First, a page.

Harrison is describing his overnight ordeal with appendicitis. After several exams, X-rays and a blood test, doctors told him he had indigestion. Hours later, a CT scan revealed he had appendicitis.
"It's a little disturbing to hear that doctors can't tell constipation from appendicitis," Harrison said.
Up to 45 percent of appendicitis cases take so long to diagnose the appendix ruptures, and up to 30 percent of kids have an appendix removed unnecessarily because of a misdiagnosis. A new test that focuses on the presence of a specific protein in a child's urine could clear up the confusion.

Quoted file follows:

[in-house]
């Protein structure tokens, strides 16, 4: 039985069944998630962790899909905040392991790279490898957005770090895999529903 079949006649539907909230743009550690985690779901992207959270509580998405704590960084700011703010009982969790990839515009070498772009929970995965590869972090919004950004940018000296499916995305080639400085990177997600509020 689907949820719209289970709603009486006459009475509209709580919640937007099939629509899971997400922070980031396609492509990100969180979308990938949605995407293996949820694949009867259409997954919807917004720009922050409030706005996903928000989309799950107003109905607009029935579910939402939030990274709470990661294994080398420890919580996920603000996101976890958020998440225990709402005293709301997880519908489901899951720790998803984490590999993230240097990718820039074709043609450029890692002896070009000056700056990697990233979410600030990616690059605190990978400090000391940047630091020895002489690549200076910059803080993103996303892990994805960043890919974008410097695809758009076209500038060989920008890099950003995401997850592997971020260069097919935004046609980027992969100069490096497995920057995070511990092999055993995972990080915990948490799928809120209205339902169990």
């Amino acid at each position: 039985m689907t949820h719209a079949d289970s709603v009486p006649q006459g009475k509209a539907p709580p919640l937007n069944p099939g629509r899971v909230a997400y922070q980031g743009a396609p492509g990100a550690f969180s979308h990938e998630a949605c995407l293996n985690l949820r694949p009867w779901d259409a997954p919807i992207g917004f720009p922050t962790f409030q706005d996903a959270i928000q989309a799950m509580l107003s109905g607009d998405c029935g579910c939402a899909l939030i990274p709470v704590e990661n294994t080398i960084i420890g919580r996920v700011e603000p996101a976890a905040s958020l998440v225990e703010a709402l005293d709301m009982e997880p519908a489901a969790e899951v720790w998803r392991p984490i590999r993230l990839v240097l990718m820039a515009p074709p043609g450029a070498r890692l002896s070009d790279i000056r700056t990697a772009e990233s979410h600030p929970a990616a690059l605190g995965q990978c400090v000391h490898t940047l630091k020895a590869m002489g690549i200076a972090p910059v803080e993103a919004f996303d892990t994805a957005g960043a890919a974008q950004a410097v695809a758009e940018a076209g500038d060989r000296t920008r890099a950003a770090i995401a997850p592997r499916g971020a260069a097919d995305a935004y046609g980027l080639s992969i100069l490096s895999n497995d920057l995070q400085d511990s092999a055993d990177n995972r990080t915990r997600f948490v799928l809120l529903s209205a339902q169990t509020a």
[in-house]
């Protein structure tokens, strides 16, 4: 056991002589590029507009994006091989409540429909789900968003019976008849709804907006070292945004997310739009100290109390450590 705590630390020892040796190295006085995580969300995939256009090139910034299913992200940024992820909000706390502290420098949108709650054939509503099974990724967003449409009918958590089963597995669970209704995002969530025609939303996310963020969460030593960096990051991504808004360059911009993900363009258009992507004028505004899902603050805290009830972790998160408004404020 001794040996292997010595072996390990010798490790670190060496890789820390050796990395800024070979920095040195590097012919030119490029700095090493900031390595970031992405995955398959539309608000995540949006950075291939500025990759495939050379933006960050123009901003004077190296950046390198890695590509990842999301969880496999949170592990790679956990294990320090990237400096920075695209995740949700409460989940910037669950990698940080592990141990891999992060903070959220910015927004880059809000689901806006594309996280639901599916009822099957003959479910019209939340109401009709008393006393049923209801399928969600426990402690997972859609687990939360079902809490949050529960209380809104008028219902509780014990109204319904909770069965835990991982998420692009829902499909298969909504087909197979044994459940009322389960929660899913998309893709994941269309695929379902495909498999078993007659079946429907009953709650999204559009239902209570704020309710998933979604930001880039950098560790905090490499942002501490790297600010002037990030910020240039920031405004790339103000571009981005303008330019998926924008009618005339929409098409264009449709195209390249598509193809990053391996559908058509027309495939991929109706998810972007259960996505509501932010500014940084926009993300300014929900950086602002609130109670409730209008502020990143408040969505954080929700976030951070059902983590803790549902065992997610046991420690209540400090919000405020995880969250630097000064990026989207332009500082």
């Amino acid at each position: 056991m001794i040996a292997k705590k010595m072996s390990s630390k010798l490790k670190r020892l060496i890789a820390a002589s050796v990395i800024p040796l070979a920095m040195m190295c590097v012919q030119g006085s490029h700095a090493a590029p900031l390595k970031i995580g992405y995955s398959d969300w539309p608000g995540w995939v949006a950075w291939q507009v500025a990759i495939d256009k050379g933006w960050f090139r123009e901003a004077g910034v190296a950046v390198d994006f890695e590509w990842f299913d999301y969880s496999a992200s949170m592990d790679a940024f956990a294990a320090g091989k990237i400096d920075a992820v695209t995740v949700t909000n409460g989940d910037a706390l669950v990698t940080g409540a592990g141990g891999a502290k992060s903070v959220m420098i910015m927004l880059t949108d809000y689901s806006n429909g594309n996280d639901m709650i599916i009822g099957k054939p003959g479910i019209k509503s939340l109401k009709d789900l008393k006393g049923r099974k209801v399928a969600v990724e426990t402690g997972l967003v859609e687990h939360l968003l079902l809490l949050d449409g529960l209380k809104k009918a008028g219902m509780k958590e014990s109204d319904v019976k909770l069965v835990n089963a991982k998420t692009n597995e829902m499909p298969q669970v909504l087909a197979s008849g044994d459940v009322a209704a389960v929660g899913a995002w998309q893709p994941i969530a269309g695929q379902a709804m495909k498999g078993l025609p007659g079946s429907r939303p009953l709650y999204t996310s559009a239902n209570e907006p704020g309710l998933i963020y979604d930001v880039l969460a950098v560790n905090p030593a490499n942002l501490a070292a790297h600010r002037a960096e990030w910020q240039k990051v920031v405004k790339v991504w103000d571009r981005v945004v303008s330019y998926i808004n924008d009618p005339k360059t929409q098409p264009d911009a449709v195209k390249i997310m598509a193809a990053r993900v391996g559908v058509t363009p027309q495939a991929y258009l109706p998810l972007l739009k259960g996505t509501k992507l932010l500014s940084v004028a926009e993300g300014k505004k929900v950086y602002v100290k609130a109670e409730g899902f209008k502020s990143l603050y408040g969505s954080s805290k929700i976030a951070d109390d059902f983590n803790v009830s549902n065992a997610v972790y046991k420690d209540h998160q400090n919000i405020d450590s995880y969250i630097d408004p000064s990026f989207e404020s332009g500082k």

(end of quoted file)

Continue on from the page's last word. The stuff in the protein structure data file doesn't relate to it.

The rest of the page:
"If this protein is present in urine, then there is a very high chance that this child has appendicitis," Hanno Steen, Ph.D., director of the Proteomics Center at Children's Hospital Boston, told Ivanhoe.
Researchers use a device called a spectrophotometer to shine a light through the test tube. It picks up on a specific protein in urine that signals appendicitis.
"In a couple of years, we would like to have a dipstick test which allows us to do this kind of urine analysis in the ER within minutes," Dr. Steen said.
Studies show the biomarker test is accurate 97 percent of the time.
"It would save a lot of heartache and pain," Harrison's mother, Robin Dale, told Ivanhoe.
Right now the test only works in children because the biomarker discovered is only present in kids.